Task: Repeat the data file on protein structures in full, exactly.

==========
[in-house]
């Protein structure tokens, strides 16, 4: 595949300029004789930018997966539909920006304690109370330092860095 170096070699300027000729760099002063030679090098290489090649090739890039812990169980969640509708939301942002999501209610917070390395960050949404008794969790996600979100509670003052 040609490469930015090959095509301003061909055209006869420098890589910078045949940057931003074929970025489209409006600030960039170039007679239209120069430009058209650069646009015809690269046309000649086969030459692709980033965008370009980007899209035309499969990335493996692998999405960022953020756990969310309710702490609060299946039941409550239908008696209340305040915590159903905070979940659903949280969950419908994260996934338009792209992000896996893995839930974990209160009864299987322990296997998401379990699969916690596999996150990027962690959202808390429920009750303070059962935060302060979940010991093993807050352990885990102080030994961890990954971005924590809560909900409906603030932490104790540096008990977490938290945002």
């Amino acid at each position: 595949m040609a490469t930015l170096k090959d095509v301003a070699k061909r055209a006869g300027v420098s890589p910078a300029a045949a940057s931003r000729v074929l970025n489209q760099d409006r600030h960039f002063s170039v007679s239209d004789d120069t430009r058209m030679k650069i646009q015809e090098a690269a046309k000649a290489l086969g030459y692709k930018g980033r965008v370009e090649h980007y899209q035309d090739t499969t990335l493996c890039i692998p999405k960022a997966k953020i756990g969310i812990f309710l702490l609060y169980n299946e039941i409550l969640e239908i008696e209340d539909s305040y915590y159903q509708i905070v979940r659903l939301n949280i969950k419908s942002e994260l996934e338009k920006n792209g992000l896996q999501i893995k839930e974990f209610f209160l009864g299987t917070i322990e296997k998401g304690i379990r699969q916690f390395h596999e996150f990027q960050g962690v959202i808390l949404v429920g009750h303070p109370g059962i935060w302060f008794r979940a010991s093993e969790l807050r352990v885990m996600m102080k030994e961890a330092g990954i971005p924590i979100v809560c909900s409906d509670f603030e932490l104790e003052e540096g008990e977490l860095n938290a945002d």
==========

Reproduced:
[in-house]
């Protein structure tokens, strides 16, 4: 595949300029004789930018997966539909920006304690109370330092860095 170096070699300027000729760099002063030679090098290489090649090739890039812990169980969640509708939301942002999501209610917070390395960050949404008794969790996600979100509670003052 040609490469930015090959095509301003061909055209006869420098890589910078045949940057931003074929970025489209409006600030960039170039007679239209120069430009058209650069646009015809690269046309000649086969030459692709980033965008370009980007899209035309499969990335493996692998999405960022953020756990969310309710702490609060299946039941409550239908008696209340305040915590159903905070979940659903949280969950419908994260996934338009792209992000896996893995839930974990209160009864299987322990296997998401379990699969916690596999996150990027962690959202808390429920009750303070059962935060302060979940010991093993807050352990885990102080030994961890990954971005924590809560909900409906603030932490104790540096008990977490938290945002």
């Amino acid at each position: 595949m040609a490469t930015l170096k090959d095509v301003a070699k061909r055209a006869g300027v420098s890589p910078a300029a045949a940057s931003r000729v074929l970025n489209q760099d409006r600030h960039f002063s170039v007679s239209d004789d120069t430009r058209m030679k650069i646009q015809e090098a690269a046309k000649a290489l086969g030459y692709k930018g980033r965008v370009e090649h980007y899209q035309d090739t499969t990335l493996c890039i692998p999405k960022a997966k953020i756990g969310i812990f309710l702490l609060y169980n299946e039941i409550l969640e239908i008696e209340d539909s305040y915590y159903q509708i905070v979940r659903l939301n949280i969950k419908s942002e994260l996934e338009k920006n792209g992000l896996q999501i893995k839930e974990f209610f209160l009864g299987t917070i322990e296997k998401g304690i379990r699969q916690f390395h596999e996150f990027q960050g962690v959202i808390l949404v429920g009750h303070p109370g059962i935060w302060f008794r979940a010991s093993e969790l807050r352990v885990m996600m102080k030994e961890a330092g990954i971005p924590i979100v809560c909900s409906d509670f603030e932490l104790e003052e540096g008990e977490l860095n938290a945002d």